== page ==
A shares just smashed another record, with 2017 seeing an unprecedented number of new listings on the two main bourses in the Chinese mainland. But although it may seem like a milestone, it should prompt calls for faster and more fundamental reforms of the mainland equity market.
A total of 437 companies floated on the mainland stock market in 2017, a rise of 93 percent compared with 227 in the previous year, according to data released on Tuesday by PwC. This dwarfed the number of IPOs on other major global exchanges. Throughout 2017, 77 companies floated on the New York Stock Exchange, 122 on the NASDAQ, 100 in London, and 174 in Hong Kong, the PwC data showed.
The IPOs in the mainland market accounted for more than a quarter of the global total, which according to London-based financial markets platform Dealogic hit about 1,700 in 2017.
Given that China is also home to the world's second-largest securities market based on capitalization, this may appear to suggest the buoyancy of the domestic market.
But there are strong concerns about the fact that the ever-ballooning A-share market has yet to be equipped with an effective delisting mechanism or a regulatory framework that can properly protect individual investors.
In fairness, the two stock connect schemes linking Hong Kong with the two mainland exchanges in Shenzhen and Shanghai allow for more funds to be invested in the mainland market. But unlike the other global bourses where there are plenty of global funds, the mainland market is mainly comprised of domestic investors, the majority of whom are individual investors. The trading schemes, essentially two-way conduits, are seen to have contributed to last year's stellar performance in Hong Kong. The mainland market, which has seen impressive performance of the "Nifty 50" blue-chips over the past year, has been less forgiving for smaller caps.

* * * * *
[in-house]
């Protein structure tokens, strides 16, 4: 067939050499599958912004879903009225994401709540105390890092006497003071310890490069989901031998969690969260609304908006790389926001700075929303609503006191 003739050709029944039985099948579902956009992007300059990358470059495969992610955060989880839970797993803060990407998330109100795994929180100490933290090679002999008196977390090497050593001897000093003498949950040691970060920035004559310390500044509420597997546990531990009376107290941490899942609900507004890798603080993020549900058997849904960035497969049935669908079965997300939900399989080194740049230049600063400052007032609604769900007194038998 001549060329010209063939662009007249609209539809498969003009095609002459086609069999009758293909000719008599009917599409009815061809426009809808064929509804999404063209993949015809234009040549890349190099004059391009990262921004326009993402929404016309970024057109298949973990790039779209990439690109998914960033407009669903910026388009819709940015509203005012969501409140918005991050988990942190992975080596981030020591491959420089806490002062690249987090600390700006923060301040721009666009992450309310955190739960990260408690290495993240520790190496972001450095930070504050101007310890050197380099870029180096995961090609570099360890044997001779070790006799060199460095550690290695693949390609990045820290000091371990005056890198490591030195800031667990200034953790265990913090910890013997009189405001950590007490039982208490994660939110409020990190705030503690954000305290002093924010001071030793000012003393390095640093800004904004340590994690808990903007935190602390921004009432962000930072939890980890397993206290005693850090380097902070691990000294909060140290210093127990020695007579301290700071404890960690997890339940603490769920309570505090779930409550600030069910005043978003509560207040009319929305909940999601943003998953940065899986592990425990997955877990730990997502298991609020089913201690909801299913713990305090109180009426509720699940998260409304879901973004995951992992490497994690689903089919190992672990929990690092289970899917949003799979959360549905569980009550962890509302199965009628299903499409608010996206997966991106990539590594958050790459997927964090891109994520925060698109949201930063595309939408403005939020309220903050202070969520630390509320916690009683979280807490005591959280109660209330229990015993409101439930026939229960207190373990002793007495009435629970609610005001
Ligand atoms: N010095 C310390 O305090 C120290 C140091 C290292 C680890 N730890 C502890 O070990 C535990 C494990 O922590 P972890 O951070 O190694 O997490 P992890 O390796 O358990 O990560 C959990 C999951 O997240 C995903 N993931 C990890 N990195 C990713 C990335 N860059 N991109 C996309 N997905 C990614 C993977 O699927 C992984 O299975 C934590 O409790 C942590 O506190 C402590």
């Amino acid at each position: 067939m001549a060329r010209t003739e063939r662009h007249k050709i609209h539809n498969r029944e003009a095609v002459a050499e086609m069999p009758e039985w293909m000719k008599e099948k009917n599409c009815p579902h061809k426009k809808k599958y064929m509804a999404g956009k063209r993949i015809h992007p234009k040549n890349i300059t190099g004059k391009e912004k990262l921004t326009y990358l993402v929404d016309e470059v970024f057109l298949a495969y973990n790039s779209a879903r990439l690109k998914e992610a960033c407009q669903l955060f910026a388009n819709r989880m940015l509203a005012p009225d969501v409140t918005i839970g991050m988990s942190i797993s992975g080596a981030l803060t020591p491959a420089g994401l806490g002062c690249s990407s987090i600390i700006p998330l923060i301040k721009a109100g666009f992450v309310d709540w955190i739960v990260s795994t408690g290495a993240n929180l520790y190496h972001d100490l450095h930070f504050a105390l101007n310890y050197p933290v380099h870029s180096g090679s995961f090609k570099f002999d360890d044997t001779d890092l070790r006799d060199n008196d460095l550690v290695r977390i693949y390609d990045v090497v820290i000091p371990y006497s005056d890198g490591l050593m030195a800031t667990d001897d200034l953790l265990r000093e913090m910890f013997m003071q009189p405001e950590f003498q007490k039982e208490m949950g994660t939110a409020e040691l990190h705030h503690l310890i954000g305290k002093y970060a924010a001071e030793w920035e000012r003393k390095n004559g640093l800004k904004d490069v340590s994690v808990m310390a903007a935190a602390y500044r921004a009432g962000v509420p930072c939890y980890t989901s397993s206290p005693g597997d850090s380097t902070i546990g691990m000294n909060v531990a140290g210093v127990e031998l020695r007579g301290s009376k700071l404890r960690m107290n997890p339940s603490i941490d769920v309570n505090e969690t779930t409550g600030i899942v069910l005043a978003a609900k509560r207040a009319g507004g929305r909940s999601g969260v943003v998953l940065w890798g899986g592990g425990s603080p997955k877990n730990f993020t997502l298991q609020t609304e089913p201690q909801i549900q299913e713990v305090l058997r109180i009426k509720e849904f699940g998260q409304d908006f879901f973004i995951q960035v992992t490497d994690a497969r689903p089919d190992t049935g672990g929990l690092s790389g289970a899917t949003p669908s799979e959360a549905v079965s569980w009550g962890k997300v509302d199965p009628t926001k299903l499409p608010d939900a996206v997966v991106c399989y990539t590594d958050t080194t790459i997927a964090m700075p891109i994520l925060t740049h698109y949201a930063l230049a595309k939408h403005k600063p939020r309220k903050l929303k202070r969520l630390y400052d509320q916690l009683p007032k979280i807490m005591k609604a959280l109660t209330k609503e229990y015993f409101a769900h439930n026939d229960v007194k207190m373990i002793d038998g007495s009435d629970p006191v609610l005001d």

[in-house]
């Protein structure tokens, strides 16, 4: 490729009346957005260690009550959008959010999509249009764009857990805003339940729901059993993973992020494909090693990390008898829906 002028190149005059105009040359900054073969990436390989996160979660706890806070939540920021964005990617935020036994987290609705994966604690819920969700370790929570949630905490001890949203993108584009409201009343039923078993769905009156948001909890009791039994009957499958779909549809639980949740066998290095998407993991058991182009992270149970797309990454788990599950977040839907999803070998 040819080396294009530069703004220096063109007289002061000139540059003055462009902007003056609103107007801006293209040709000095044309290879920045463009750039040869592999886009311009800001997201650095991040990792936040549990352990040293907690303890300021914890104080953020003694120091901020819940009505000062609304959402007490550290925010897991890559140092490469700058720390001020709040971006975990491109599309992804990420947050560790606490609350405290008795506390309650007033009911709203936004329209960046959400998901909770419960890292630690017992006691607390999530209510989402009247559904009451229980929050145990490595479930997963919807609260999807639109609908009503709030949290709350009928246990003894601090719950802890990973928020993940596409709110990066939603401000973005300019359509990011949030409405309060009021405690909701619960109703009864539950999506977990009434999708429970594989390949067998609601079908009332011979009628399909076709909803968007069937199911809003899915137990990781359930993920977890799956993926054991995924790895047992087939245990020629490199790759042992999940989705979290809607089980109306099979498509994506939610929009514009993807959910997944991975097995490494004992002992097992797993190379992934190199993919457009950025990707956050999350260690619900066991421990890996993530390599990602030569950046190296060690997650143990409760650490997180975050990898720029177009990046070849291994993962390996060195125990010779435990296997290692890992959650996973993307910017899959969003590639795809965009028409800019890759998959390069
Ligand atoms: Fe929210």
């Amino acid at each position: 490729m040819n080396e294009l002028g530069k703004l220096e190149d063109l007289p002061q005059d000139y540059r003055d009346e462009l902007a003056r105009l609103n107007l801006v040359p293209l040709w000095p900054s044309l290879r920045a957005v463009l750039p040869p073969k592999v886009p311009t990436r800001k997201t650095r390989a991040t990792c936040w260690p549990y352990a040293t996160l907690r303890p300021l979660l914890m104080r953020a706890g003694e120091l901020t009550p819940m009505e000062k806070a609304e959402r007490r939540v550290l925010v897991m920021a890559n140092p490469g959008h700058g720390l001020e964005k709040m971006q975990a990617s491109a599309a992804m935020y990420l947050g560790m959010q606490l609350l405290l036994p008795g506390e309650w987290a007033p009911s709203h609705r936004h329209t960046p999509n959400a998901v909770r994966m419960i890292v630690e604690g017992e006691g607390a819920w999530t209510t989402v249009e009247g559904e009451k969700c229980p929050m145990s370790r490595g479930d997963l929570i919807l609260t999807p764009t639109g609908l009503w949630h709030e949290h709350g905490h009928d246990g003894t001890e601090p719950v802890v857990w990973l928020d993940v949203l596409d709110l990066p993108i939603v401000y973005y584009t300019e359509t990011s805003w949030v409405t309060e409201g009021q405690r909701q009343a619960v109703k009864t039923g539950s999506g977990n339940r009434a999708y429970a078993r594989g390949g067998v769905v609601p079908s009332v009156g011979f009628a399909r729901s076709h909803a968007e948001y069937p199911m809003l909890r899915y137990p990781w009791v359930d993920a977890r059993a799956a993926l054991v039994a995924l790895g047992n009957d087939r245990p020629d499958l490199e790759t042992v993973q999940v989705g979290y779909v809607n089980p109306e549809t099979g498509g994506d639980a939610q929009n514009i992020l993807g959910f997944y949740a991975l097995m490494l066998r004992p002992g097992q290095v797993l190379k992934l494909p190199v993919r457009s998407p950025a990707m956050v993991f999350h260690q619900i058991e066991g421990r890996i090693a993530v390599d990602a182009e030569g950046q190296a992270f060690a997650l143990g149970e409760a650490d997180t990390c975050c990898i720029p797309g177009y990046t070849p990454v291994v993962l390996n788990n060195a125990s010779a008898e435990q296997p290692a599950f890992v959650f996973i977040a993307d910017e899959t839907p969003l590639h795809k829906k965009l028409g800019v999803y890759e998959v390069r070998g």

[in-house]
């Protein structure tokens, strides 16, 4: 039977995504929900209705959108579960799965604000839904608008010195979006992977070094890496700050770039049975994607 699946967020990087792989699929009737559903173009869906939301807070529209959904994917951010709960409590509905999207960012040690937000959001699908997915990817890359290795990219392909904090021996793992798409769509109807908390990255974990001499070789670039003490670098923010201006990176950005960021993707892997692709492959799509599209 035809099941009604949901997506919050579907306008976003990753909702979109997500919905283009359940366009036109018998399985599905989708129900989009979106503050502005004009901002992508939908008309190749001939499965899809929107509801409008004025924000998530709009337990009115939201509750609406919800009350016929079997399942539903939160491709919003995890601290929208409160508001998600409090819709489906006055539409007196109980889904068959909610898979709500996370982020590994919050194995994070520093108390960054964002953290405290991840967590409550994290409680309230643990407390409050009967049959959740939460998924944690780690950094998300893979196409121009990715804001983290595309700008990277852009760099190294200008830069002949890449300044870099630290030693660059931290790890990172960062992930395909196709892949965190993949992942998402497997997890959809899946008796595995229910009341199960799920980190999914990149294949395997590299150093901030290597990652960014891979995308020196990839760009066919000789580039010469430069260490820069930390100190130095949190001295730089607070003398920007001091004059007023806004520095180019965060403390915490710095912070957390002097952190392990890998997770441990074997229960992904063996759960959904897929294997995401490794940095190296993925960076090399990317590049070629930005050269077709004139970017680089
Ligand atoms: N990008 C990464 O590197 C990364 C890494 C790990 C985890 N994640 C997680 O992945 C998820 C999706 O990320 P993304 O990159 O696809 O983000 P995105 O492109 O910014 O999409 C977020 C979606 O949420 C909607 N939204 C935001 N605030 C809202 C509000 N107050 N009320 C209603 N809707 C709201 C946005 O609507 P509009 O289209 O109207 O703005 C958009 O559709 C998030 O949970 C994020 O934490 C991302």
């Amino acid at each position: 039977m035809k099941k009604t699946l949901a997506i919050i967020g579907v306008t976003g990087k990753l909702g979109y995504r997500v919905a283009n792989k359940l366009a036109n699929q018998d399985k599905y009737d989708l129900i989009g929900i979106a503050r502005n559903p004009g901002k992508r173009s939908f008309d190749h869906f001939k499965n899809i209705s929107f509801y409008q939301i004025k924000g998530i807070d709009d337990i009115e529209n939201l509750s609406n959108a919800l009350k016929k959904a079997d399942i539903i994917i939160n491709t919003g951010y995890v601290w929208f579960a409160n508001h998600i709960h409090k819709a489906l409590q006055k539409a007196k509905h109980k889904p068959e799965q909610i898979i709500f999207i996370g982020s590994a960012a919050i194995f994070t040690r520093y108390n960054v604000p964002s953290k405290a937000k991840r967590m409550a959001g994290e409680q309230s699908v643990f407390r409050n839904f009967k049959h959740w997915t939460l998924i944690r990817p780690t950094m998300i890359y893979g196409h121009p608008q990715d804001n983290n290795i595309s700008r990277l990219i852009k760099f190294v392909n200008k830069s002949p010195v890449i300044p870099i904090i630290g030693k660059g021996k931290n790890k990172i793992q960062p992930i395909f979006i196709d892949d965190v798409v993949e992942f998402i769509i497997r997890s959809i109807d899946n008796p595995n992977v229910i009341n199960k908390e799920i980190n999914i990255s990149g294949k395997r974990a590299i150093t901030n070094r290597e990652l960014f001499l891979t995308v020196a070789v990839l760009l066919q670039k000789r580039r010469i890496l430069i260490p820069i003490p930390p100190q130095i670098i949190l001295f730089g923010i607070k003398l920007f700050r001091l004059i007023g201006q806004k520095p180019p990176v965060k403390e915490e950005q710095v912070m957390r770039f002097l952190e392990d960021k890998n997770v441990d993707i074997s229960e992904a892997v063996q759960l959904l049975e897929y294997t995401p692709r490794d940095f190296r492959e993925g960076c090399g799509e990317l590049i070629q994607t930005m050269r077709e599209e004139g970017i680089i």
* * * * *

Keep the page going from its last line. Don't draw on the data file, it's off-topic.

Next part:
This means the availability of more IPOs in the market only renders stock selection an even harder task for mainland investors, many of whom lack professional knowledge and judgment.
The popularity of various WeChat groups that allegedly provide stock investment consultancy services epitomizes the increased difficulty of investing in mainland stocks, as the investing "secrets" offered by these groups often turn out to be misleading.
The market regulator has in recent years toughed up on irregularities, notably insider trading and price manipulation. This firmer regulatory stance also prompted PwC to predict a slowdown in A-share IPO numbers this year by at least 20 percent compared to 2017.
The recent clampdown on WeChat accounts that offer investment and stock recommendation services could also be one of the solutions to existing anomalies and irregularities.
But this is still only addressing the symptoms rather than the root cause of the problem. The mainland equity market is still burdened by the absence of a proper delisting mechanism and an oversight framework that punishes market offenders adequately.